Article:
A rural depression support group has increased pressure on the Tasmanian Government to declare a drought.

Rural Alive and Well (RAW) chief executive officer Danial Rochford says a lack of feed and rising hay prices are putting immense strain on those on the land.

RAW counsellors say they are talking to 50 per cent more farmers than they were 12 months ago.

In November, the State Government outlined a $2.2 million assistance package for farmers in dry conditions, but it will not use the term “drought”.

Tasmanian Farmers and Graziers Association president Wayne Johnston said the authorities may have to take the next step.

“It's been a prolonged period of dryness,” he told ABC reporters.

“It looks like we're not going to get any rain in the next week or so that's anything of significance.

“[Farmers are] starting to use the ‘d’ word.

“I had somebody say to me... that it was 1982, 1983 [since it was this dry]. I'm sure there were years since then that have been bad in areas, but across the state I really don't know.”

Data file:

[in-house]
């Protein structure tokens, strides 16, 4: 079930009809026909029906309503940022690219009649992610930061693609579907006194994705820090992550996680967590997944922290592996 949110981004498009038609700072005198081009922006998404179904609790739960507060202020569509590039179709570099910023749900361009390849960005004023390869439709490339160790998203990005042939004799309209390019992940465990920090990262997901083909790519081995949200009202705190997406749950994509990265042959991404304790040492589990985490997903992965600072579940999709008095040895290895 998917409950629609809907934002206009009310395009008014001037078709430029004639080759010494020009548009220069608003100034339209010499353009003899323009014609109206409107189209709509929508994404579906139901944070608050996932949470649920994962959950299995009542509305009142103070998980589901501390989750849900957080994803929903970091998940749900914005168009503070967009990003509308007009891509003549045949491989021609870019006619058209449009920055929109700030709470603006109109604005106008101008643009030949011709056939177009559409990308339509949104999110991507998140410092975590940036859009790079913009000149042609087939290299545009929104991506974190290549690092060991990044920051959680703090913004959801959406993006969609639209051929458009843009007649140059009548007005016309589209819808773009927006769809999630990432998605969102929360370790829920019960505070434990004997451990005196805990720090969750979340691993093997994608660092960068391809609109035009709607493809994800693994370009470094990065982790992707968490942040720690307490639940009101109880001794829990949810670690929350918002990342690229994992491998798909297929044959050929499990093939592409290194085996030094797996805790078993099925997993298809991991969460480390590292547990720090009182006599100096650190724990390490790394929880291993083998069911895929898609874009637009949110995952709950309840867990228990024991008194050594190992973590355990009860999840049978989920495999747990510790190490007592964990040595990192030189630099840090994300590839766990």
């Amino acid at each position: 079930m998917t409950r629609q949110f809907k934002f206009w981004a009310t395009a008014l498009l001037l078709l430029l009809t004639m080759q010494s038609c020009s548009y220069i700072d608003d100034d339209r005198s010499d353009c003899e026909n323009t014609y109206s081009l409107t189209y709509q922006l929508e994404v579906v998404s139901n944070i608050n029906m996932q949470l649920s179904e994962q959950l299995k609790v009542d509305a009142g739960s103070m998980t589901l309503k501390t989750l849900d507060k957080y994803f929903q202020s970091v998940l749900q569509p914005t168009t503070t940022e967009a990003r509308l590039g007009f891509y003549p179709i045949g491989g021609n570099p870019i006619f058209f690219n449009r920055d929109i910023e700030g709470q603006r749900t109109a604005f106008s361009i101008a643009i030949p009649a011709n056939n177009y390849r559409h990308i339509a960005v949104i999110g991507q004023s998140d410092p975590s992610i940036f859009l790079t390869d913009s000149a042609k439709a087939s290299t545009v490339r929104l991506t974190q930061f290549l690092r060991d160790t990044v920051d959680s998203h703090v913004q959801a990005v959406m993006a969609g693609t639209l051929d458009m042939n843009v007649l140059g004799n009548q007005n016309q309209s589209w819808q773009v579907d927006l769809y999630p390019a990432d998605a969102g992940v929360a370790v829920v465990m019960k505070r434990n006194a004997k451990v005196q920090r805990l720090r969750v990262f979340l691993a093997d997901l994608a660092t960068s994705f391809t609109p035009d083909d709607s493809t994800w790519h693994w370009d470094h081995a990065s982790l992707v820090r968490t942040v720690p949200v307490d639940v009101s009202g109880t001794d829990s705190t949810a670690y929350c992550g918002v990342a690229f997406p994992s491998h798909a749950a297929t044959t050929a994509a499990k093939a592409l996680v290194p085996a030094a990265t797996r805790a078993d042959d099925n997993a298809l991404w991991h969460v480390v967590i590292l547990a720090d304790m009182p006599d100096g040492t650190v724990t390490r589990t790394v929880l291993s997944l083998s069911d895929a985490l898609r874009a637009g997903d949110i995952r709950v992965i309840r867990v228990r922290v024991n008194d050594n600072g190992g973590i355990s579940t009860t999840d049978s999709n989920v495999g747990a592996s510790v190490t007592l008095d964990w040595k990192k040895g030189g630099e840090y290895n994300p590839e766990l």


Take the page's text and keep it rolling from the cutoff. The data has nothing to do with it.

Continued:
Primary Industries Minister Jeremy Rockliff says the state is not in drought.

“We keep a very close eye on all factors affecting farmers,” he said.

“We will continue to monitor the social and economic impact and work with all industry stakeholders to respond to the dry conditions and consider further actions and support as necessary.

“Before summer, we announced $2.27 million worth of initiatives to help farmers and the industry to ensure they were best placed to respond to short- and long-term challenges.

“This included $2.2 million to extend the subsidy for new irrigation electricity connections, $44,000 for a Feed and Fodder Register and an additional $30,000 to extend Rural Alive and Well outreach services on King Island.

“We have also modernised our water management framework by providing additional water for irrigation from our water catchments.”

The Opposition says the Government should set up a taskforce to help struggling farmers.

“Let's see some action, let's see [the Government] talking to the farmers and accepting that there's a problem,” Opposition spokesperson Madeleine Ogilvie told reporters.

“Unless that dialogue commences immediately, we're going to run into trouble.”